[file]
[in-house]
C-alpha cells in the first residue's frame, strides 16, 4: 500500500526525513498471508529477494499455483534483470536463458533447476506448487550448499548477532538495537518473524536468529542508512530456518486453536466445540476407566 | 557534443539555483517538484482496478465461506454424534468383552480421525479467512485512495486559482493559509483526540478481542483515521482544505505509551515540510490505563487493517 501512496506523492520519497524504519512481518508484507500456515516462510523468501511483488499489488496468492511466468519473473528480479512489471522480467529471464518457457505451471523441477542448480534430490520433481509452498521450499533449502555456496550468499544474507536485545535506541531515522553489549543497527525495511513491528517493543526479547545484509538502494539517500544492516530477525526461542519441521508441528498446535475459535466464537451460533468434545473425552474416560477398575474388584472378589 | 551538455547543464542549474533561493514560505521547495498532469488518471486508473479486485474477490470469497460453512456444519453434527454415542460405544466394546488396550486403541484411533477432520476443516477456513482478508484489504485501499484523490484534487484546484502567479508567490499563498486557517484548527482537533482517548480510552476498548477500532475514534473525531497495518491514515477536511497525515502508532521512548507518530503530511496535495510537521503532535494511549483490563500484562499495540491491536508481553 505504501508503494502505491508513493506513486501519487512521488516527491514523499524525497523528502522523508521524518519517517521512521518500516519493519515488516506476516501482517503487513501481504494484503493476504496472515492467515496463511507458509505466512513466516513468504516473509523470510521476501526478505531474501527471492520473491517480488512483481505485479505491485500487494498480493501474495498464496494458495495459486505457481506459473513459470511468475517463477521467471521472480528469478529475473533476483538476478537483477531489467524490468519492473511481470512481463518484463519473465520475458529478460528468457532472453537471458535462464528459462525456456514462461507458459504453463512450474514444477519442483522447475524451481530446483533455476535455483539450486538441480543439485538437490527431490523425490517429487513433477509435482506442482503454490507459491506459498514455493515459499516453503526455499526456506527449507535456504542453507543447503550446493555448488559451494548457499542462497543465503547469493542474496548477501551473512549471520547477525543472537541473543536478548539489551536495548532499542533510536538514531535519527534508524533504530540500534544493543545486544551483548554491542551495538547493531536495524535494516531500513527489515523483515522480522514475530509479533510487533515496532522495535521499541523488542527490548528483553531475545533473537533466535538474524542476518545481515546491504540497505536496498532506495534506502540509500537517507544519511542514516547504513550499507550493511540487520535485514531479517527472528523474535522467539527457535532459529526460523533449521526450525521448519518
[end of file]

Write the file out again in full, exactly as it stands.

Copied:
[in-house]
C-alpha cells in the first residue's frame, strides 16, 4: 500500500526525513498471508529477494499455483534483470536463458533447476506448487550448499548477532538495537518473524536468529542508512530456518486453536466445540476407566 | 557534443539555483517538484482496478465461506454424534468383552480421525479467512485512495486559482493559509483526540478481542483515521482544505505509551515540510490505563487493517 501512496506523492520519497524504519512481518508484507500456515516462510523468501511483488499489488496468492511466468519473473528480479512489471522480467529471464518457457505451471523441477542448480534430490520433481509452498521450499533449502555456496550468499544474507536485545535506541531515522553489549543497527525495511513491528517493543526479547545484509538502494539517500544492516530477525526461542519441521508441528498446535475459535466464537451460533468434545473425552474416560477398575474388584472378589 | 551538455547543464542549474533561493514560505521547495498532469488518471486508473479486485474477490470469497460453512456444519453434527454415542460405544466394546488396550486403541484411533477432520476443516477456513482478508484489504485501499484523490484534487484546484502567479508567490499563498486557517484548527482537533482517548480510552476498548477500532475514534473525531497495518491514515477536511497525515502508532521512548507518530503530511496535495510537521503532535494511549483490563500484562499495540491491536508481553 505504501508503494502505491508513493506513486501519487512521488516527491514523499524525497523528502522523508521524518519517517521512521518500516519493519515488516506476516501482517503487513501481504494484503493476504496472515492467515496463511507458509505466512513466516513468504516473509523470510521476501526478505531474501527471492520473491517480488512483481505485479505491485500487494498480493501474495498464496494458495495459486505457481506459473513459470511468475517463477521467471521472480528469478529475473533476483538476478537483477531489467524490468519492473511481470512481463518484463519473465520475458529478460528468457532472453537471458535462464528459462525456456514462461507458459504453463512450474514444477519442483522447475524451481530446483533455476535455483539450486538441480543439485538437490527431490523425490517429487513433477509435482506442482503454490507459491506459498514455493515459499516453503526455499526456506527449507535456504542453507543447503550446493555448488559451494548457499542462497543465503547469493542474496548477501551473512549471520547477525543472537541473543536478548539489551536495548532499542533510536538514531535519527534508524533504530540500534544493543545486544551483548554491542551495538547493531536495524535494516531500513527489515523483515522480522514475530509479533510487533515496532522495535521499541523488542527490548528483553531475545533473537533466535538474524542476518545481515546491504540497505536496498532506495534506502540509500537517507544519511542514516547504513550499507550493511540487520535485514531479517527472528523474535522467539527457535532459529526460523533449521526450525521448519518